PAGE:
When tens of thousands of 15-year-olds worldwide sit down at computers to take the Program for International Student Assessment (PISA) examination this fall, they will be tested on reading, math and science. They will also tackle a new and controversial series of questions designed to measure “collaborative problem solving skills.” Instead of short-answer questions or lengthier explanations, the test taker will record outcomes of games, solve jigsaw puzzles and perform experiments with the help of a virtual partner that the test taker can communicate with by typing in a chat box. Although the new test domain is still experimental, PISA officials believe the results from these novel problems will push governments to better equip their young people to thrive in the global economy.

Critics of the unit say that PISA has stepped backward into an old and acrimonious debate about whether skills such as critical thinking and collaboration are teachable skills and whether they can be taught independent of content.

Given the pace of technological innovation, schools must adapt, and the new domain gives schools a road map to do that, says Jenny Bradshaw, senior PISA project manager, who oversees the test: “Working with unseen partners, especially online, will become a bedrock skill for career success. Increasingly, this is the way the workplace and the world will function.”

It is a departure for the 15-year-old exam, which is coordinated by the Organization for Economic Co-operation and Development (OECD), a coalition of 34 member countries guided by industry. Since it was rolled out in 2000, the PISA exam has measured a student's ability to use reading, math and science in real-life settings. The PISA rankings and the headlines they generate quickly became a flashpoint for policy makers concerned about international competitiveness. The PISA score ranking has fueled, at least in part, a patchwork of efforts at school reform in the U.S. and Europe. America's mediocre performance on the PISA helped to prompt President Barack Obama to vow in 2009 that U.S. students must “move from the middle to the top of the pack in science and math” within a decade.

In 2008 tech industry giants Cisco, Intel and Microsoft, concerned that the job applicants they were seeing were poorly prepared for crucial tasks, began funding their own research through a group called Assessment & Teaching of 21st Century Skills (ATC21S) to identify and promote so-called 21st-century skills—roughly the ability to think critically and creatively, to work cooperatively, and to adapt to the evolving use of technology in business and society. Over several years ATC21S persuaded PISA to begin testing students across the globe for some of these abilities—and found academics to provide a research framework for how this might be done.

Three years ago the PISA exam added questions that were supposed to ferret out the problem-solving abilities of 15-year-olds around the globe. (PISA says Chinese students are good problem solvers. Israelis, not so much. Americans fall somewhere in the middle.) A wired, global economy, the test framers decided, requires an even more specific set of skills—group problem solving mediated by the Internet. This year PISA will have students in 51 countries put collaborative problem solving under the microscope.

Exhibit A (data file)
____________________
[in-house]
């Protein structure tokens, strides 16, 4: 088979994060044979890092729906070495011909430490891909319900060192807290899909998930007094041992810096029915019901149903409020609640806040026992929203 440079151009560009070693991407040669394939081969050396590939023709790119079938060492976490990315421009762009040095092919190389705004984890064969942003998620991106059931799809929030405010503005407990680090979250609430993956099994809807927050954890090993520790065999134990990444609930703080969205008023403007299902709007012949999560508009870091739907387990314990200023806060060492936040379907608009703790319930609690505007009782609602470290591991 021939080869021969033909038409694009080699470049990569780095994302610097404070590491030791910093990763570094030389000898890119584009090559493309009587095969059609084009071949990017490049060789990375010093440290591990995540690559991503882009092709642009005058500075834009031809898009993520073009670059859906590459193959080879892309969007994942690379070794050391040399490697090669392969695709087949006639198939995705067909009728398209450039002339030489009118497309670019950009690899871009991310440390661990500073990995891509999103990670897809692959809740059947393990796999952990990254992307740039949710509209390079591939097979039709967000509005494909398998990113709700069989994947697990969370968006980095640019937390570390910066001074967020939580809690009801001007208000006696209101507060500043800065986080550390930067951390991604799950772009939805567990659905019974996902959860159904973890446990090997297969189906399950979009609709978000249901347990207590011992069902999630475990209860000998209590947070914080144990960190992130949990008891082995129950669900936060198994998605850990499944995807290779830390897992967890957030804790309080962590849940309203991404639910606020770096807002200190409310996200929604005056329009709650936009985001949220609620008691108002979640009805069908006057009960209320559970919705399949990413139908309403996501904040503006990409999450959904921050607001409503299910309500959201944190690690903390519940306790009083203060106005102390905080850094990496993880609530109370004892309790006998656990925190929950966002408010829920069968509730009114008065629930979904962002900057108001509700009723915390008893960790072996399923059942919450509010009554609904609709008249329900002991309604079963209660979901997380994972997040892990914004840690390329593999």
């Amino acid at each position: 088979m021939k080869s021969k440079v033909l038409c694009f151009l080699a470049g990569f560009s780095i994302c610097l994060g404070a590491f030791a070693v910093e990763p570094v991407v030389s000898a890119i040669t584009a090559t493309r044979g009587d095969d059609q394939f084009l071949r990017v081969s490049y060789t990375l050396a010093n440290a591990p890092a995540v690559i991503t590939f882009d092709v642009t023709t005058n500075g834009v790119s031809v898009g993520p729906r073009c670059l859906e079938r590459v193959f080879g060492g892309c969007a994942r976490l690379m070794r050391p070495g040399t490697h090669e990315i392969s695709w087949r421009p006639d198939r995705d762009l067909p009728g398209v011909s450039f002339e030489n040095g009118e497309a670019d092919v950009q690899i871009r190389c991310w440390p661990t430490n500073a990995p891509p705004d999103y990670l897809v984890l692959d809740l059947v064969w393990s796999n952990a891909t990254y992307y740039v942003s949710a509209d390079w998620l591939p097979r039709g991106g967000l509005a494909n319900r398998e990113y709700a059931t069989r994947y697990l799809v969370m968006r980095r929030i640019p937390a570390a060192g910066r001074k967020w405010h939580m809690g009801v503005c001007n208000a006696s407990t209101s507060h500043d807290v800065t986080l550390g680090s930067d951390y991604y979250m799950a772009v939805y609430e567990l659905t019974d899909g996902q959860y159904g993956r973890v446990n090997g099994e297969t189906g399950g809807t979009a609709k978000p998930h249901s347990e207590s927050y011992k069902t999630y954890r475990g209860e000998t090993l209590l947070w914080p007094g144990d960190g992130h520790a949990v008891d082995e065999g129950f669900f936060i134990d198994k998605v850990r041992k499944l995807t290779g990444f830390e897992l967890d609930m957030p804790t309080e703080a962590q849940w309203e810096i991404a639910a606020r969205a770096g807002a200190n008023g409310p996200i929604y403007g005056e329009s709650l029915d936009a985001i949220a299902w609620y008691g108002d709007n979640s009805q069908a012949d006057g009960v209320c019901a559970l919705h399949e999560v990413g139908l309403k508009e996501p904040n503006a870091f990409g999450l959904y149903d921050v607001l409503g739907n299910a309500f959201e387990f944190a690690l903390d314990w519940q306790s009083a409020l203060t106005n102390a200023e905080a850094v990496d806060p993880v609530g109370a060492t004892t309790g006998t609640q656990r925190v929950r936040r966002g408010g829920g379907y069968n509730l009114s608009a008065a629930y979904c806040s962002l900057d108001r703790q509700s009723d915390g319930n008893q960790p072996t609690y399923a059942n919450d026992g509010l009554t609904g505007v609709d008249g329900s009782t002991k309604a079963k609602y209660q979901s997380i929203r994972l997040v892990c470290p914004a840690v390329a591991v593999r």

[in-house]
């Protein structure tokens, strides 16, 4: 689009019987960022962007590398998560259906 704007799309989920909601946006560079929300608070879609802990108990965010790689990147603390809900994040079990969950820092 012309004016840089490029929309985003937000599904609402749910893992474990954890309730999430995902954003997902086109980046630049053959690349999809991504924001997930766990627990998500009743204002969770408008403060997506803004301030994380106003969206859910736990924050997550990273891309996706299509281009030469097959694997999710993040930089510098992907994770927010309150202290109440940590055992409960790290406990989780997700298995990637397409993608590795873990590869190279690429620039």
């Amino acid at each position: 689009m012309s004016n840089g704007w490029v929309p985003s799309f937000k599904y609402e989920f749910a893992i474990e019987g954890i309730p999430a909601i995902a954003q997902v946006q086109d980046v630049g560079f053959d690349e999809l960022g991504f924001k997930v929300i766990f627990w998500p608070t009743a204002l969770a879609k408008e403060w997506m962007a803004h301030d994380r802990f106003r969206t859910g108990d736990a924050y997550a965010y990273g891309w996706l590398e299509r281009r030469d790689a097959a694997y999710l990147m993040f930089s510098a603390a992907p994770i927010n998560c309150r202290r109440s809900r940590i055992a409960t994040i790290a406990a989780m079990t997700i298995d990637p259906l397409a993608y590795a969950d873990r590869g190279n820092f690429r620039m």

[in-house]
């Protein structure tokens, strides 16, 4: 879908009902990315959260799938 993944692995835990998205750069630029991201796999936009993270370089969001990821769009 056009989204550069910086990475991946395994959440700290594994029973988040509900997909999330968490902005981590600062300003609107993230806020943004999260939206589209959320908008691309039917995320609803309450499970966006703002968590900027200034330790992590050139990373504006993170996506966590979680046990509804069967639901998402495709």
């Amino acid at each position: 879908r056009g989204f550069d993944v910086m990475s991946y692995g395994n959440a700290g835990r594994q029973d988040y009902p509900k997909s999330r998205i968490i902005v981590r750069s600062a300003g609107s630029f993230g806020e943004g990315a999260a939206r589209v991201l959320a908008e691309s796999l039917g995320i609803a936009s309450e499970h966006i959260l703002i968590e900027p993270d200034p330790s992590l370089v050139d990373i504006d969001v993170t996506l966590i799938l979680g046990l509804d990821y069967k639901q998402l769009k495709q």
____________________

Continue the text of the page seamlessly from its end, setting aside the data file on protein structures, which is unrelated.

The test questions themselves are alternately fun and frustrating. Although researchers at ATC21S believe it is best to test collaborative problems through actual collaboration, PISA test takers will be paired with a virtual partner dubbed “Abby.” Together the test taker and Abby will be expected, for example, to determine the prime conditions for fish living in an aquarium when the tester controls water, scenery and lighting and Abby controls food, fish population and temperature. To solve the task, the student must build consensus around how to solve the problem, respond to concerns, clear up misunderstandings, share information from trials and synthesize the results to come up with the correct answer.

Plenty of critics say the new domains are a blunder. “Is there an independent set of skills—in this case, collaborative problem solving—that is transferable across domains of knowledge?” asks Tom Loveless, an education researcher at the Brookings Institution. “Is problem solving between two biologists the same as problem solving between two historians? Or is it different? Progressive educators since John Dewey have insisted it is the same, but we just don't know that.”

School systems that want to prepare students for the future should help them achieve mastery of complex math, science and literacy instead of putting resources into promoting nebulous concepts.

PISA's Bradshaw acknowledges that questions do remain about the innovative domains but that she and her team believe it is an experiment worth trying. While PISA researchers conduct validation studies and focus groups on collaborative problem solving, others are already working on PISA's next frontier. By 2018 she says her team will have come up with a valid way to measure “global competence.”

Because it is true in education that what gets tested gets taught, ATC21S is preparing for the international hand-wringing from low-ranked countries by offering videos of classrooms where the researchers say teachers and students are getting it right. It has also rolled out a MOOC (massive open online course) to train teachers how to bring collaborative problem solving into their classrooms; 30,000 teachers have enrolled in the course, and a quarter of them have completed it.